However, it’s not for every practice. Because it’s a “newer” pricing model in this industry compared to traditional hourly and per-form billing, you may not be sure if it would be a good fit for you. 

The good news is, identifying if adding a subscription model would be beneficial, can be easily done if you focus on the right analysis.

Here’s the key take away from Part 1 of this guide:

Subscription pricing should be a profitable add-on to your current pricing menu.
It should not be an “all-or-nothing” switch.

When many firms think of the subscription pricing model, they believe it will replace all other pricing options they offer clients. 

Data shows this is not true and in fact, trying to switch your pricing model with every client at once leads to poor results.

Your pricing menu – the options you offer clients for engaging with your firm and paying for your services, should have options that align with the needs of the specific client types you serve.

Just like a doctor doesn’t only use a single treatment method for all patients (sometimes drug therapy, sometimes surgery, something physical therapy with diet control, etc.) – you don’t deliver the exact same value to every client.

Some of your clients need a simple 1040 prepared and filed, some of your clients need complex business strategy planning, others need help with IRS Resolution or setting up their accounting. 

So your pricing menu should allow you to align your pricing strategy with the needs of the type of client you work with. There are pros and cons to every pricing strategy, so your job as the owner of a firm is really to identify when you should use a subscription pricing model and how to do it successfully if you choose to add it as an additional option to your pricing menu.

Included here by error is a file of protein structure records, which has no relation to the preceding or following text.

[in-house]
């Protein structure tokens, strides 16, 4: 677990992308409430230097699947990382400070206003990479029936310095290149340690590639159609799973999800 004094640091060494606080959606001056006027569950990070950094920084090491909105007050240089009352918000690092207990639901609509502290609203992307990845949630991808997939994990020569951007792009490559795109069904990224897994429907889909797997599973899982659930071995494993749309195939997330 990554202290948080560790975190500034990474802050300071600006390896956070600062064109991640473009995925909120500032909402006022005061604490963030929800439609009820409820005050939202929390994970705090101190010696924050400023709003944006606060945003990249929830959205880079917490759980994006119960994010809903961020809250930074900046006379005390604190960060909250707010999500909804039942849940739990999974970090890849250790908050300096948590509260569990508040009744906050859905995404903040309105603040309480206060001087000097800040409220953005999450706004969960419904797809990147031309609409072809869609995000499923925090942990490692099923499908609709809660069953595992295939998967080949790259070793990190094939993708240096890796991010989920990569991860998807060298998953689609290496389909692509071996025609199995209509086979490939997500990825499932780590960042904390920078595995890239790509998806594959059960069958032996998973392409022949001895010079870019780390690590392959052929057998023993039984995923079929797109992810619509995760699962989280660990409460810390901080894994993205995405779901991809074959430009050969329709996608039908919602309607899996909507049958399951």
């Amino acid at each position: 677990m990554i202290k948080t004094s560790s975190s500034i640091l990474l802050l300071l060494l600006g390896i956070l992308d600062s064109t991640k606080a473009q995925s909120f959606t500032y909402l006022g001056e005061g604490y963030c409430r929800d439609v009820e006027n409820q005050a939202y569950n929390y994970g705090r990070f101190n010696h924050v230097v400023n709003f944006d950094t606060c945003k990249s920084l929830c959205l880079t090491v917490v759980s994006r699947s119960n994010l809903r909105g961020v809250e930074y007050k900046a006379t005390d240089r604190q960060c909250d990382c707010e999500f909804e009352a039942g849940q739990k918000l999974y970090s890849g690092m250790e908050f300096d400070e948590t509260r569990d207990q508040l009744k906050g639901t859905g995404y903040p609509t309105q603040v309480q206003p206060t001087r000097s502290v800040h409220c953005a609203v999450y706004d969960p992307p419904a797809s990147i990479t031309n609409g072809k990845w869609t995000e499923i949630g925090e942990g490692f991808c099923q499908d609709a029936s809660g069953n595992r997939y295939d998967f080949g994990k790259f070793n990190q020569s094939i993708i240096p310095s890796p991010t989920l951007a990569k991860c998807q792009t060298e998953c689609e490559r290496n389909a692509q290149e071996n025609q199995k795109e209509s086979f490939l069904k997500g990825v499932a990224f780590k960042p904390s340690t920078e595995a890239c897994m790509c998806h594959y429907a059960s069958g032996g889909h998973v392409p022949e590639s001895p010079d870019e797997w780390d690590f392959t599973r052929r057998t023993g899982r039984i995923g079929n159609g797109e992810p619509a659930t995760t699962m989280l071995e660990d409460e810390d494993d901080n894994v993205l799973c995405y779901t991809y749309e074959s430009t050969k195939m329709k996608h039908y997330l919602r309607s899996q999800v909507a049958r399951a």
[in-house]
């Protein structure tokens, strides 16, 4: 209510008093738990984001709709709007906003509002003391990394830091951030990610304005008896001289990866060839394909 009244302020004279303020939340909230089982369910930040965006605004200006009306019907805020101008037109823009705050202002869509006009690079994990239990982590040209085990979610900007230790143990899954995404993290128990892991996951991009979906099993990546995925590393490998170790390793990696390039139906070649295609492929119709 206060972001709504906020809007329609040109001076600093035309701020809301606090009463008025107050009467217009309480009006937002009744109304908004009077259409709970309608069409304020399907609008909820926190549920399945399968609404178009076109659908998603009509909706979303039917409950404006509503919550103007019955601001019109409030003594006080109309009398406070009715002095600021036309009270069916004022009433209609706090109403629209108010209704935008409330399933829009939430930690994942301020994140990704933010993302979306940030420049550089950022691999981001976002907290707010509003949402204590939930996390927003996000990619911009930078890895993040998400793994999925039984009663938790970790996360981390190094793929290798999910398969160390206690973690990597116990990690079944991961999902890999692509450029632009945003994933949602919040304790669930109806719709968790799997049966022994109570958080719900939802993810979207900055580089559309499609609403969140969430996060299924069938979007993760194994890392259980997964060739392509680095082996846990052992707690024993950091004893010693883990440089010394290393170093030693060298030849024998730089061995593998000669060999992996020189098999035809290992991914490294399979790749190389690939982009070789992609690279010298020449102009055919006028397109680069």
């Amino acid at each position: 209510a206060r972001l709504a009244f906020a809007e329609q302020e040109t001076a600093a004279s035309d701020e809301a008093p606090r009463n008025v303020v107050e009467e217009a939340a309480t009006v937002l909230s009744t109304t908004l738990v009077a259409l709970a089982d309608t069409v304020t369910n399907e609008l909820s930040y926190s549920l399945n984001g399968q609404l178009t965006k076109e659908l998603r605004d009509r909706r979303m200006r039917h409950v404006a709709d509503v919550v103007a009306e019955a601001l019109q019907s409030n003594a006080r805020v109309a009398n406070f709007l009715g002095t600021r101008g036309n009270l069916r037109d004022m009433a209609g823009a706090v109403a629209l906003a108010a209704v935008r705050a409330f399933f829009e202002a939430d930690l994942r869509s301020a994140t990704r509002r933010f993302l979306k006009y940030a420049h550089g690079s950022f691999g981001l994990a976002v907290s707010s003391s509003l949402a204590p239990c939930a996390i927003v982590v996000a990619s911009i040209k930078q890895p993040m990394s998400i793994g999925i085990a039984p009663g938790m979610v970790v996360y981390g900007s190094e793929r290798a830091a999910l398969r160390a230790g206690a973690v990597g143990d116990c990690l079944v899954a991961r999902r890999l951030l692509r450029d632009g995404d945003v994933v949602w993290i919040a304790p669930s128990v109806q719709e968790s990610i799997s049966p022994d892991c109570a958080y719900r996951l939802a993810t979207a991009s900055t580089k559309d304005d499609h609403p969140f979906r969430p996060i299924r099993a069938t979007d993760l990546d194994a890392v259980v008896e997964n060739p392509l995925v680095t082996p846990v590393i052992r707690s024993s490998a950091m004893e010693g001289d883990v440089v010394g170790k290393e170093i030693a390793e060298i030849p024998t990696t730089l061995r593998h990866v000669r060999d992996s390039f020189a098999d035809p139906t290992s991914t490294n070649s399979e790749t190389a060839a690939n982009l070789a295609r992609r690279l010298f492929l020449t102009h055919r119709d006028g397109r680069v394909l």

By adding a subscription pricing option:

  1. You automatically cover the value that normally slips through the cracks in your client relationships – you think you’ll “up-charge” the client’s next tax return when you spend 3 hours with them in August, but you get busy and stressed come March, so you rarely do.
  2. You can focus on helping the client achieve better strategic results without feeling like you need to track every minute of time you spend on their work.
  3. It increases client happiness because they can agree to a monthly price, don’t have a great big bill once a year, and know they’ve already budgeted for the help they really want above and beyond their tax filing.